It’s time that is just for me, recharging and connecting with my body and mind while I am doing something good for myself. I’ve always used swimming as an outlet, but now I do so with more intent, and I find the experience even more meaningful and fulfilling. Now, throughout the day, if I find myself feeling tense, I think about swimming and the emotions, peacefulness and breathing that go along with it, and practice positive self-talk, too. I also take moments to be alone when I can, even for five minutes of peace and quiet to decompress.

While it’s comforting to think about leaving everything negative that the pandemic introduced in the dust as we return to a more normal state of life, I am grateful for the growth I’ve achieved in developing my philosophy of self-care and will continue to work toward evolving my philosophy.

I encourage everyone to develop their own philosophy of self-care, whether that involves prioritizing time to meet up with old friends, taking long walks, watching a comedy series and getting in some good laughs; think about what makes you tick, and do it. Write your philosophy down to keep you grounded or decide to come up with a different philosophy every day!

The point is that self-care is kind of like life; it’s what you make it. There’s no better time as we re-enter whatever we considered “normal” life to be. Now’s the time to recreate your own normal and infuse your self-care themes at every opportunity.

So, what is your philosophy of care?

Lisa M. LaPlante is the chief administrator of EvergreenHealth Monroe.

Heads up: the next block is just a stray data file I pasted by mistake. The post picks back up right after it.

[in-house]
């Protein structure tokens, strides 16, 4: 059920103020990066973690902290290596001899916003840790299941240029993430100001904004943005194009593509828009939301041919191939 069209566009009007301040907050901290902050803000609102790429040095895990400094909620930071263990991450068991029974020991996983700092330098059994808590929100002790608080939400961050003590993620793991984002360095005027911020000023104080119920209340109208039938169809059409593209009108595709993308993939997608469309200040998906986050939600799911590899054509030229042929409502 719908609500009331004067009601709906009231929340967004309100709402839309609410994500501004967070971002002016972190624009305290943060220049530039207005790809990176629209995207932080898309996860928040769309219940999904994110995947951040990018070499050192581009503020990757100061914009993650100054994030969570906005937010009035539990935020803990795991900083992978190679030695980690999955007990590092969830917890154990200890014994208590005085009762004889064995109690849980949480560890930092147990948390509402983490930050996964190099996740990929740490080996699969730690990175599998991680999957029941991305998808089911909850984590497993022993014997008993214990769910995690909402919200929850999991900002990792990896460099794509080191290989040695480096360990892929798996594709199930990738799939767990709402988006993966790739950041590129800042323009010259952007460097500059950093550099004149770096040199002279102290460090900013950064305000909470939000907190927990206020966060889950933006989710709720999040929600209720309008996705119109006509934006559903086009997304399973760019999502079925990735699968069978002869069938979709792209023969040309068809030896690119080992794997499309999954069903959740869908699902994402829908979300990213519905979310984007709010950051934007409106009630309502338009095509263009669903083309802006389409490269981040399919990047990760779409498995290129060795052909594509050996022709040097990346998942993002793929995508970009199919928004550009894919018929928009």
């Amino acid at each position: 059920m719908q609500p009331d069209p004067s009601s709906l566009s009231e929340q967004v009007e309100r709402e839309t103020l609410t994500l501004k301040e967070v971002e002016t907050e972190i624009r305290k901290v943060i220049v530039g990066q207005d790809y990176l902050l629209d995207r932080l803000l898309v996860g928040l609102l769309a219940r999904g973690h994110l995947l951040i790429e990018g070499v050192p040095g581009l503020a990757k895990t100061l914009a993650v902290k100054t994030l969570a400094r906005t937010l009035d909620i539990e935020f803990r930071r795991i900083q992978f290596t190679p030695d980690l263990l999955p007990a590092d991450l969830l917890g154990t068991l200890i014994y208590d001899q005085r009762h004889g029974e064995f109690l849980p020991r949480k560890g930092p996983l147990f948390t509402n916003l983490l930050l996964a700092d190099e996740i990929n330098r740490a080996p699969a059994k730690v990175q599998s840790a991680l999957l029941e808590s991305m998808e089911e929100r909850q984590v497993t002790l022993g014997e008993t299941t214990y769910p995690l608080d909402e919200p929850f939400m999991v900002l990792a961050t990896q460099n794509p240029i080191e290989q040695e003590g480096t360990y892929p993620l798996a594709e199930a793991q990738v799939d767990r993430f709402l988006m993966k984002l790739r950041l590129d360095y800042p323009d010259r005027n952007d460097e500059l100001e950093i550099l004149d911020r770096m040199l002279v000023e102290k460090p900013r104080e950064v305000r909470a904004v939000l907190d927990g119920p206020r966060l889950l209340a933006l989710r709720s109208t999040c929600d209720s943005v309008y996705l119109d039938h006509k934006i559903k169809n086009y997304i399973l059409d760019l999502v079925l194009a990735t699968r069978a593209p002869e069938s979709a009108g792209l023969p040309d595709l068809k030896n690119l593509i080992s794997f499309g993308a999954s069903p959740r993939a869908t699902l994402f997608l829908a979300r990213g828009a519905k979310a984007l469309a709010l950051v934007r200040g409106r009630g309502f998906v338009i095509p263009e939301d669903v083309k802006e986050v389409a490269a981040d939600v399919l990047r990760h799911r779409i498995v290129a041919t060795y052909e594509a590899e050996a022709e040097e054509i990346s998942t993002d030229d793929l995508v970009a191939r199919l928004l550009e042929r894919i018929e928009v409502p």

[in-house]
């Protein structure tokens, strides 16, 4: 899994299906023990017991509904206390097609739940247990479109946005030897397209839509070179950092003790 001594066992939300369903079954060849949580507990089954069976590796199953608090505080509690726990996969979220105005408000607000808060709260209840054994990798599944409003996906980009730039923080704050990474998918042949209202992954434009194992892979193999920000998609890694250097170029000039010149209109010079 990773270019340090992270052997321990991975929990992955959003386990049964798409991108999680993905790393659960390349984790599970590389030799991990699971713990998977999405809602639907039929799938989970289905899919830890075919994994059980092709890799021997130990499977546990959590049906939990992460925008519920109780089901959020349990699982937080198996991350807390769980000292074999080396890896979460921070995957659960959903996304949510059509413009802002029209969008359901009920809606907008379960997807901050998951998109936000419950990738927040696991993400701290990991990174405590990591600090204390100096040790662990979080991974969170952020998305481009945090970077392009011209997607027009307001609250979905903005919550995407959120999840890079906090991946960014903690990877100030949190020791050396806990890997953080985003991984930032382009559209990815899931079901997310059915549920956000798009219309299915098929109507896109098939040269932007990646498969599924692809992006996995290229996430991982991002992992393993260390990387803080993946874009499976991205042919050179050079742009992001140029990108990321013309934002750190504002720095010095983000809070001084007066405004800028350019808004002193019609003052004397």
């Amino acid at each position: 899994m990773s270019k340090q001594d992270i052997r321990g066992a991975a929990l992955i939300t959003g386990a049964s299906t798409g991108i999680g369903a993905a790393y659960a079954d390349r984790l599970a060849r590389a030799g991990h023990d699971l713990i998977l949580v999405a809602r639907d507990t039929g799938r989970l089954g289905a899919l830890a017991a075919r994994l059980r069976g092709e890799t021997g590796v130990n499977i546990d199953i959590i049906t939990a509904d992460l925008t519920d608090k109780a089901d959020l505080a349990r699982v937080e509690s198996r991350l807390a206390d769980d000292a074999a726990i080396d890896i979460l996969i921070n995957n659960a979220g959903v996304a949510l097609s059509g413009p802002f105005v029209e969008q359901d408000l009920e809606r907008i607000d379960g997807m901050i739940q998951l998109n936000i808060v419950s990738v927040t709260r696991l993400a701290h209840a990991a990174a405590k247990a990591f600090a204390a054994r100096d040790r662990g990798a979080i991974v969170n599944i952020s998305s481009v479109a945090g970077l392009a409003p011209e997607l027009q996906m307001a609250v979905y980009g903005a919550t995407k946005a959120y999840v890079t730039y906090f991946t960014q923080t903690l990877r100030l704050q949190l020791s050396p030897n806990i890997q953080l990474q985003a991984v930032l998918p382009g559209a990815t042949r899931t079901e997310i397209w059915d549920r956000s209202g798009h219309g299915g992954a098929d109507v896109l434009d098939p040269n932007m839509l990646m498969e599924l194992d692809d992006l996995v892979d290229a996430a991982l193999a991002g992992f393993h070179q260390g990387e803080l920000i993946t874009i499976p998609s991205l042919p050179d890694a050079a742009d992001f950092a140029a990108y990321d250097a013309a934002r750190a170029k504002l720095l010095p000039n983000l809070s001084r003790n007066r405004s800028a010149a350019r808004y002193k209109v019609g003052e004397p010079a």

Help is available

If you or someone you love is struggling with mental health challenges stemming from the pandemic or otherwise, please reach out to your primary care doctor for support. Your primary care doctor is a great first step on your journey to living well. If you do not have a primary care provider, find a physician that meets your personal needs and preferences at evergreenhealth.com/primary-care-monroe. For those struggling with addiction, reach out to EvergreenHealth Recovery Center. We are here to help.

Talk to us

More in Opinion

toon
Editorial cartoons for Monday, Oct. 18

A sketchy look at the news of the day.… Continue reading

Mayor Cassie Franklin delivered her 2022 budget address at Wednesday's virtual city council meeting. (City of Everett)
Editorial: Franklin merits second term as Everett mayor

In her first term, she made difficult cuts but kept essential services going during the pandemic.

Voters must demand investments in Build Back Better Act

Congress needs to pass the Build Back Better Act and put it… Continue reading

Herald editorial board, reporters doing good work on climate

Three cheers for The Herald Editorial Board for its impressive opinion article… Continue reading

Marysville council, Pos. 3: King dedicated to city’s needs

We support Tom King for Marysville City Council, Position 3. Tom has… Continue reading

Comment: Reversal on aspirin points to medicine’s headache

For most healthy people, we learning that some medical advice can do more harm than good.

Comment: Computer model shows lives saved by covid vaccines

By comparing states’ stastics, researchers determined 140,000 lives were saved as of May 9.

Saunders: Biden must have a funny definition of ‘unity’

On his spending plan and vaccine mandates, ‘seeking unity’ sounds an awful lot like ‘ruling by fiat.’

toon
Editorial cartoons for Sunday, Oct. 17

A sketchy look at the news of the day.… Continue reading

Most Read